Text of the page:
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Slacklining - An Extreme Sport
Slacklining is a practice in balance that typically uses 1 inch nylon webbing tensioned between two anchor points. Slacklining is distinct from tightrope walking in that the line is not held rigidly taut (although it is still under some tension) it is instead dynamic, stretching and bouncing like a long and narrow trampoline.
The line's tension can be adjusted to suit the user and different types of webbing can be used to achieve a variety of feats. The line itself is flat, due to the nature of webbing, thus keeping the slacker's footing from rolling as would be the case with an ordinary rope. The dynamic nature of the line allows for impressive tricks and stunts.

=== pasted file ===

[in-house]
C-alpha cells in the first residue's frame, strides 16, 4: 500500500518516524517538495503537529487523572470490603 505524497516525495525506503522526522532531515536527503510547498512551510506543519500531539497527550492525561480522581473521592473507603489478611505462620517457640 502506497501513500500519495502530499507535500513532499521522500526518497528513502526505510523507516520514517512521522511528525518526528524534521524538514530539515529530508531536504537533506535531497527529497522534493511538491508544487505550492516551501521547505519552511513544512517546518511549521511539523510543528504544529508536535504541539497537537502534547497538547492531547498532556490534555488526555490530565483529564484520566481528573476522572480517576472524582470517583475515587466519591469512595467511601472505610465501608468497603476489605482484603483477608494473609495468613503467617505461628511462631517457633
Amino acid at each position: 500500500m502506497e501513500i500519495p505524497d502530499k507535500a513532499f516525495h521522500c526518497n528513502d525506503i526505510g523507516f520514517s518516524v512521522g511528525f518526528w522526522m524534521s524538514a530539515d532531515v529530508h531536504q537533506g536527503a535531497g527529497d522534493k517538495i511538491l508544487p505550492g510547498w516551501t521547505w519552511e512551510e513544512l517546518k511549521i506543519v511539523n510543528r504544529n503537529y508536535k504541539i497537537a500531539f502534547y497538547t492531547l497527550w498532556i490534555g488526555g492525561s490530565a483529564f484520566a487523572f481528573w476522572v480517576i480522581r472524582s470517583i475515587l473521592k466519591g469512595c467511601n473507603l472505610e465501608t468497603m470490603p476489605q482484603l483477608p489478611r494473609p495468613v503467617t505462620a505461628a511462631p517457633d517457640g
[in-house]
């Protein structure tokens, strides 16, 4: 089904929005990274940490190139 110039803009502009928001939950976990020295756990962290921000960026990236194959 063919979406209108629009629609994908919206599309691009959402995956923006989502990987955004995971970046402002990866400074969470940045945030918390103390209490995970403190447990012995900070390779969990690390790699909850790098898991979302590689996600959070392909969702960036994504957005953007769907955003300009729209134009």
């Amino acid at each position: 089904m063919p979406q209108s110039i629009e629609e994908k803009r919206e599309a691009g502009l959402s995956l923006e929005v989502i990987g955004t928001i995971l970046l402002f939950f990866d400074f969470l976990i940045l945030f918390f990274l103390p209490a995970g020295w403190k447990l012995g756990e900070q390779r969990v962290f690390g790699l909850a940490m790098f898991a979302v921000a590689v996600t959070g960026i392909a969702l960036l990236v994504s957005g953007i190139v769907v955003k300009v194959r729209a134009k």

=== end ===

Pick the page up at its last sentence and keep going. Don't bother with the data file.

The most common anchors for slacklines are trees. Trees greater than 12" in diameter are considered ideal in most cases. Bark protects the tree's vascular system, the cambium layer. Damaging the bark around a tree, such as with Girdling, would cause a tree to die. Therefore care should be taken to protect the tree from the repetitive rubbing of the tensioned anchor.
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